• Enhance linkages between our scientific communities. Enhanced coordination will help advance the understanding of the impacts of climate change at a regional level, potential mitigation strategies and adaptation measures, as well as acceptable levels at which to stabilize emissions. There are a number of efforts to build on, most notably at the United Kingdom’s Hadley Centre and the Virtual Climate Center in California.

California is the 12th largest emitter of carbon in the world despite leading the US in energy efficiency standards and lead role in protecting its environment.

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August 1, 2006 in Climate Change | Permalink | Comments (16) | TrackBack (0)

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Comments

"California is the 12th largest emitter of carbon in the world despite leading the US in energy efficiency standards and lead role in protecting its environment."
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Part of it is the Car Culture in California. It may be a good agreement if they can coordinate advanced R&D, world testing, and rollout.

When there is such ineptitude and negligence in the administration, someone has got to take the initiative.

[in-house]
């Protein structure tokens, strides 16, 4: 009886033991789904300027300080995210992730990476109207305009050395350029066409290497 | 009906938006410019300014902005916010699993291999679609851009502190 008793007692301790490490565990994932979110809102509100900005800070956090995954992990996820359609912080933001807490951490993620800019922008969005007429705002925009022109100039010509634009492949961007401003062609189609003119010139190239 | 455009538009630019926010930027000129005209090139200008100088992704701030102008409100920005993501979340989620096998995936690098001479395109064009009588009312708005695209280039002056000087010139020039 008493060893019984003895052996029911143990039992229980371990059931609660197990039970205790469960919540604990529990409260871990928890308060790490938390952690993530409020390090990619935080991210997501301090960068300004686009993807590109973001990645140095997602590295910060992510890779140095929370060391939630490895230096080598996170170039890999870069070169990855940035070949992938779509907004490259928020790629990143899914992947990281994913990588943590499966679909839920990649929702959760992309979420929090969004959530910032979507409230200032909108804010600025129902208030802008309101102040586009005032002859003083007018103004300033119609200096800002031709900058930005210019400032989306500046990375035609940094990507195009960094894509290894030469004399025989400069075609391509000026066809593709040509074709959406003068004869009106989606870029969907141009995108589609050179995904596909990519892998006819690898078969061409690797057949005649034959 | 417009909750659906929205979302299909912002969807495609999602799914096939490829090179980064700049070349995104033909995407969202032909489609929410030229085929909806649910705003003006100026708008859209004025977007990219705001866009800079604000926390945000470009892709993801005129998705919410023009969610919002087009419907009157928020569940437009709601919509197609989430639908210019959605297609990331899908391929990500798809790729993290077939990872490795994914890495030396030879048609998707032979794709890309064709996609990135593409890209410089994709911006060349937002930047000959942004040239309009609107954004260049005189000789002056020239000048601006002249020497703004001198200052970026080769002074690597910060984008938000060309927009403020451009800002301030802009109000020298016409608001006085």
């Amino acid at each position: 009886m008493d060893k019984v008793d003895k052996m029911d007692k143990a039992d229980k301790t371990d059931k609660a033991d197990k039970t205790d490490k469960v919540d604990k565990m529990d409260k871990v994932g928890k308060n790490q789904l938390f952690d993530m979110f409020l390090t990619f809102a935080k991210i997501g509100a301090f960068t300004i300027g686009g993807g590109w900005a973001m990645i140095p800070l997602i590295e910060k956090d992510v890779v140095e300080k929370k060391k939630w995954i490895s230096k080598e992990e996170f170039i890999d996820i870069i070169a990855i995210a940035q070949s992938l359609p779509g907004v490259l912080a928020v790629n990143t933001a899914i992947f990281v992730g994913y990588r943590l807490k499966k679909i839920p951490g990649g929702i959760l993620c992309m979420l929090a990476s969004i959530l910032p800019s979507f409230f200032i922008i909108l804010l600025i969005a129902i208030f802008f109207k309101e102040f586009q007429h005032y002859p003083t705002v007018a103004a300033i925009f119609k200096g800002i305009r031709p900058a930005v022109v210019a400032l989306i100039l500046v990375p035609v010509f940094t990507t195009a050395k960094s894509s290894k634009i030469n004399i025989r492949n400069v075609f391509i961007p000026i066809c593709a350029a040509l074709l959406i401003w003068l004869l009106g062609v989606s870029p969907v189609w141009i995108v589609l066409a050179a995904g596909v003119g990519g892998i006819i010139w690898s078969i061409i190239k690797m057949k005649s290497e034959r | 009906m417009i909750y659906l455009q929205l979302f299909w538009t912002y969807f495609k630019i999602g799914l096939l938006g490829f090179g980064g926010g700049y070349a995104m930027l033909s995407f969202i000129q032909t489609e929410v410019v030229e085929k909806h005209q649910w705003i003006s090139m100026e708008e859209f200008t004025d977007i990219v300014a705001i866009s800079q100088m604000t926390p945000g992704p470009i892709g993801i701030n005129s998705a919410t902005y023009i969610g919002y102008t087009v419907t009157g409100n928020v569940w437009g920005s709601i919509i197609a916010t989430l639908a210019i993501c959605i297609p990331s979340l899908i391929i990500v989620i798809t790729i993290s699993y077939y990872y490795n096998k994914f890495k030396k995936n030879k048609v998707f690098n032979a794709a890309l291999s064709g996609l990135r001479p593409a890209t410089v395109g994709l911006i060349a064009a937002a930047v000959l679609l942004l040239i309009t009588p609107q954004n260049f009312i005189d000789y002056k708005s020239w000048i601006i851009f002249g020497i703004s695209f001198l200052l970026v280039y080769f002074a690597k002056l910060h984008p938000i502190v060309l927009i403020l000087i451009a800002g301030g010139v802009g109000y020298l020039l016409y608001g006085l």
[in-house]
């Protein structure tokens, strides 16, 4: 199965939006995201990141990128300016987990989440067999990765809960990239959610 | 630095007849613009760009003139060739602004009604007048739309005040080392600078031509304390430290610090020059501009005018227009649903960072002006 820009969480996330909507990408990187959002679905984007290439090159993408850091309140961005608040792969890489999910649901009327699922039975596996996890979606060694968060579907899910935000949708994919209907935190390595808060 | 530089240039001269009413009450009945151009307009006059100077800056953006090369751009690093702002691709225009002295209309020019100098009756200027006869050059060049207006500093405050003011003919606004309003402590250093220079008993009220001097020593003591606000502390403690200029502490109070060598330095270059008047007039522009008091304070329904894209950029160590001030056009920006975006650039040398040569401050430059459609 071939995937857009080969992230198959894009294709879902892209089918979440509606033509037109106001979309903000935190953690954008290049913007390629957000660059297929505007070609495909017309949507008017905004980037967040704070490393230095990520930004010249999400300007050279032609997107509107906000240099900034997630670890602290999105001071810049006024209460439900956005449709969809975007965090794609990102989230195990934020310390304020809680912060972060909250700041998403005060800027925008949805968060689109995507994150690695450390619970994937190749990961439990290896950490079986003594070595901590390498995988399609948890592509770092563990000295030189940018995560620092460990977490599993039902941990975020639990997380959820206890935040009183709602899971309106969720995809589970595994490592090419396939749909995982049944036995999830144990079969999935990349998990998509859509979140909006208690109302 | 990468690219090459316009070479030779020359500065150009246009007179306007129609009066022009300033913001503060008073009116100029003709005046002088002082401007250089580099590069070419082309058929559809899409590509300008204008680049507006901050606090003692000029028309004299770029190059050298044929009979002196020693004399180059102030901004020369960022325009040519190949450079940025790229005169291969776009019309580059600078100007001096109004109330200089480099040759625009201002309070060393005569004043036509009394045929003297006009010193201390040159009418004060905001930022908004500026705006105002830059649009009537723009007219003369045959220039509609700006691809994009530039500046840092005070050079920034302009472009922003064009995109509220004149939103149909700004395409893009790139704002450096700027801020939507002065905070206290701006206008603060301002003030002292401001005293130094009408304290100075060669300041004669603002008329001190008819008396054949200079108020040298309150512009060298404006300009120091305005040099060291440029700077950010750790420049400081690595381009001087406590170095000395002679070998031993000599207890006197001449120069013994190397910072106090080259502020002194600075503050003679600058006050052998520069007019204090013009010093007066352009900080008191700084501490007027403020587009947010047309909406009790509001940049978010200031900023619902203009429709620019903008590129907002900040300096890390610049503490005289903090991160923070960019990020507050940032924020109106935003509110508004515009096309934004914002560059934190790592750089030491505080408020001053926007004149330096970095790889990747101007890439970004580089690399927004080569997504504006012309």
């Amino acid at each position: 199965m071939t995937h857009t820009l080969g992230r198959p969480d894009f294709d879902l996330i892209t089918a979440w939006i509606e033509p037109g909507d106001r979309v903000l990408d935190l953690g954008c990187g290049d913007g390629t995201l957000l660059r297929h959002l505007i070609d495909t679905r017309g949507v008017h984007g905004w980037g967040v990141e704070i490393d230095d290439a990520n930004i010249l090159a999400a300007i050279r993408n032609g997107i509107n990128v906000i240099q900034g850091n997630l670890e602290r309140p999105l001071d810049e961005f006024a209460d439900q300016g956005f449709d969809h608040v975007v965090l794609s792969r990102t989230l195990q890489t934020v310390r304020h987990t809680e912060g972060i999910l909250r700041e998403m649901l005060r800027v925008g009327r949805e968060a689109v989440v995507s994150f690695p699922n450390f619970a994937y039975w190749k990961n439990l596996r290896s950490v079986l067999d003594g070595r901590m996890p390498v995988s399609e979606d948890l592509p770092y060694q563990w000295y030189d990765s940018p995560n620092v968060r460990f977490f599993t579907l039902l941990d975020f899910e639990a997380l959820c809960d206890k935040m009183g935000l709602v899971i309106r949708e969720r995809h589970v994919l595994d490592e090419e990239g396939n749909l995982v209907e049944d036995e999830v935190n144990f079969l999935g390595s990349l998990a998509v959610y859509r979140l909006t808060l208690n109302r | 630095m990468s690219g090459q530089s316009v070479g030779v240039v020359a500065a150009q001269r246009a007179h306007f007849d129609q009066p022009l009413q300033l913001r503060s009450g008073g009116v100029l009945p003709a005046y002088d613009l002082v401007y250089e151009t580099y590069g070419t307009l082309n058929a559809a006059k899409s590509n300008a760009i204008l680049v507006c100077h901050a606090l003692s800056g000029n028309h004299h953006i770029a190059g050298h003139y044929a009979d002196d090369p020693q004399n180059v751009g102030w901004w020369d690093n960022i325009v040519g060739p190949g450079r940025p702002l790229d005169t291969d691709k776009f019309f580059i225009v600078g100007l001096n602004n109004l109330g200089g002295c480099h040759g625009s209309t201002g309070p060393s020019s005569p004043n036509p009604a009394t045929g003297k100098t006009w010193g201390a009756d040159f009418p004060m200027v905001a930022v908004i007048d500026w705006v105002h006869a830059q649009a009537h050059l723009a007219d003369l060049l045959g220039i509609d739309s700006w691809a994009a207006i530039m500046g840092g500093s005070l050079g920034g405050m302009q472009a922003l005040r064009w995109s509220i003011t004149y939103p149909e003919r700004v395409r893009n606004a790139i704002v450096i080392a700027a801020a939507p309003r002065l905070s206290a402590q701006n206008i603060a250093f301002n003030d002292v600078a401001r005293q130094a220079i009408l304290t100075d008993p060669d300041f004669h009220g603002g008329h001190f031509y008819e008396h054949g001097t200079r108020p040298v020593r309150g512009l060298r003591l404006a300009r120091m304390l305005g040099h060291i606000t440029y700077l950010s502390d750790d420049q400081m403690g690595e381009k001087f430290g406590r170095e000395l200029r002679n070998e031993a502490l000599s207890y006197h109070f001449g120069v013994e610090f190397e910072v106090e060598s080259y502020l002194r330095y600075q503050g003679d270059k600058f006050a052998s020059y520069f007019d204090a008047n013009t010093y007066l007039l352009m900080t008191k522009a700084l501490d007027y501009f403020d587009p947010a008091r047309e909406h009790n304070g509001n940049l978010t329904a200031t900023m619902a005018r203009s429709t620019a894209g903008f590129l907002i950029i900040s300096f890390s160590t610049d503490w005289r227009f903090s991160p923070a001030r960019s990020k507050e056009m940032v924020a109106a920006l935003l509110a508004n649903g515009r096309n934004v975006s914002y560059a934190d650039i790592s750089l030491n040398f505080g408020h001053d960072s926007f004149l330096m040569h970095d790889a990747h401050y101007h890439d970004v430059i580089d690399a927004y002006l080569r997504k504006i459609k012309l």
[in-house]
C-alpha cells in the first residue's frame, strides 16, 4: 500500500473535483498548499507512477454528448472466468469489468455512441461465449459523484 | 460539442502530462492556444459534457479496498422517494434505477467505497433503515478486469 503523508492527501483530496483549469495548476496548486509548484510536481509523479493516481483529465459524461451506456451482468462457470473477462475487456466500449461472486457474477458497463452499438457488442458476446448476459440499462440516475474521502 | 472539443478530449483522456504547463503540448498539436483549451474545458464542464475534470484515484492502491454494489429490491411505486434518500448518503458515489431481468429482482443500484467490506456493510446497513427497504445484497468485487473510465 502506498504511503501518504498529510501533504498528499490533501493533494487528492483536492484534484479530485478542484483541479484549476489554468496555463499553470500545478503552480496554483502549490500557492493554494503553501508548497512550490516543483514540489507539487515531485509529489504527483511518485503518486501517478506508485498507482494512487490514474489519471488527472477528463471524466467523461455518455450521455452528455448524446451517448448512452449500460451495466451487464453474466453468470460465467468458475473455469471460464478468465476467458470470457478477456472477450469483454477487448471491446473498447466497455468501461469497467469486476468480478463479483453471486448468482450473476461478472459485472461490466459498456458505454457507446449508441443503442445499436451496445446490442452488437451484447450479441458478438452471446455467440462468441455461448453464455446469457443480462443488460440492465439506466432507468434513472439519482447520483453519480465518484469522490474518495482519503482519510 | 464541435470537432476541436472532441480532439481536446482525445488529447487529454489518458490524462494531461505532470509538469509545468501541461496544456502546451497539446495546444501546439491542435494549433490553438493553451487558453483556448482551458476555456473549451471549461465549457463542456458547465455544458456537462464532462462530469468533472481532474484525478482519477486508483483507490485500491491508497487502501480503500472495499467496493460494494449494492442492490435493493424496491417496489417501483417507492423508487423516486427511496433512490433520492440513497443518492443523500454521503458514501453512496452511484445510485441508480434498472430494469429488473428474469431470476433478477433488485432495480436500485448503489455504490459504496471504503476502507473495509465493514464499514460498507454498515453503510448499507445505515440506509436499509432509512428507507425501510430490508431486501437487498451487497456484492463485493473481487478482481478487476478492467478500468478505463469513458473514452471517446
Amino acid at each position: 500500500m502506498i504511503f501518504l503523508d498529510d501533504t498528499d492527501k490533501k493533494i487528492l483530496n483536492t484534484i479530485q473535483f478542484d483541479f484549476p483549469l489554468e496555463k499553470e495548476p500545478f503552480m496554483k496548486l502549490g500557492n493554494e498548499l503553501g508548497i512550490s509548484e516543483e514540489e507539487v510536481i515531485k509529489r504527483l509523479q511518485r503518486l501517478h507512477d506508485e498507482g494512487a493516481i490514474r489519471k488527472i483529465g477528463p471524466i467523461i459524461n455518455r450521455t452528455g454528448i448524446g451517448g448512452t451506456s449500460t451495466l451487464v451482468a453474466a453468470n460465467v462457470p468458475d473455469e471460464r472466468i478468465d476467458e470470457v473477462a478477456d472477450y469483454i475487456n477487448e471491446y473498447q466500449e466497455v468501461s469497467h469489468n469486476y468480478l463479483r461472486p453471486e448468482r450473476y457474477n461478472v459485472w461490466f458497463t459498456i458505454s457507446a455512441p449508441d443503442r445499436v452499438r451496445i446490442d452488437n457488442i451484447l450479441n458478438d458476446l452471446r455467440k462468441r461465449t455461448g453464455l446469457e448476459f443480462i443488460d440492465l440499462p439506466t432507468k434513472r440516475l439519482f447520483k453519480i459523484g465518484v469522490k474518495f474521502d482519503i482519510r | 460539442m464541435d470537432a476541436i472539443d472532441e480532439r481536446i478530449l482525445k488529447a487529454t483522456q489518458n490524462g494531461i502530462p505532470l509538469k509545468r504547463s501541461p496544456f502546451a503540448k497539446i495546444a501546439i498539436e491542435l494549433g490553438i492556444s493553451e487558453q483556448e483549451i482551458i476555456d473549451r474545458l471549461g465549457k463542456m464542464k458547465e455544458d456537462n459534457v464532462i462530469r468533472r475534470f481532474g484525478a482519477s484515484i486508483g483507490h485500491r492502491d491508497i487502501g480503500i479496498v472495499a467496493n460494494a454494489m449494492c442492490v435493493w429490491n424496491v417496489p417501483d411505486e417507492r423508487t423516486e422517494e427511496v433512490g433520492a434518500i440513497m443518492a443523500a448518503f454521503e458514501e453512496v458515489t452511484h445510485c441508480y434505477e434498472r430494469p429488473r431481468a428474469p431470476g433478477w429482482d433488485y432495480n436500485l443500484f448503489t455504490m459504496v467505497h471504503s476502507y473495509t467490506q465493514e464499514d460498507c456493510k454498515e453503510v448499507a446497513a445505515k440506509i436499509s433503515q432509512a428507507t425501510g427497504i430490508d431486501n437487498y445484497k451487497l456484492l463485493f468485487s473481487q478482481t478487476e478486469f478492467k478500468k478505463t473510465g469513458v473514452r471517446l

How does this work under our Federal Constitution? Isn't the authority to form treaties and other international agreements given to the national government?

Wasn't the thinking to shut down the Federal Government by cutting off taxes? They have abdicated respsibility for the general welfare of our citizens, to focus solely on making war and spending money. Someone has to step up and consider the greater good.

Circumvention is the strategery - Washington DC has lost their head in the sand & oil

What I'm wondering is whether this is a legal thing fo California to do. It would be pitiful to see whatever benefits this could have lost because of the Supreme Court stepping in. But since when has the Court ever done the right legal thng? It seems to fancy itself a governing body. But that's neither here nor there..

It's unconstitutional.

Constituiton of the United States
Article I

Section. 10. No State shall enter into any Treaty, Alliance, or Confederation; ...

No State shall, without the Consent of Congress, ... enter into any Agreement or Compact with another State, or with a foreign Power, ...

John Ard,
As long it does not jeopardize national security, they ill leave it alone. At most, they will likely nationalise the treaty/agreement. That way, it will be between the 50 states of US and the UK. Looking at it, if this should happen, is not a bad thing if it means more people, perspectives, and resources are put into solving the issues.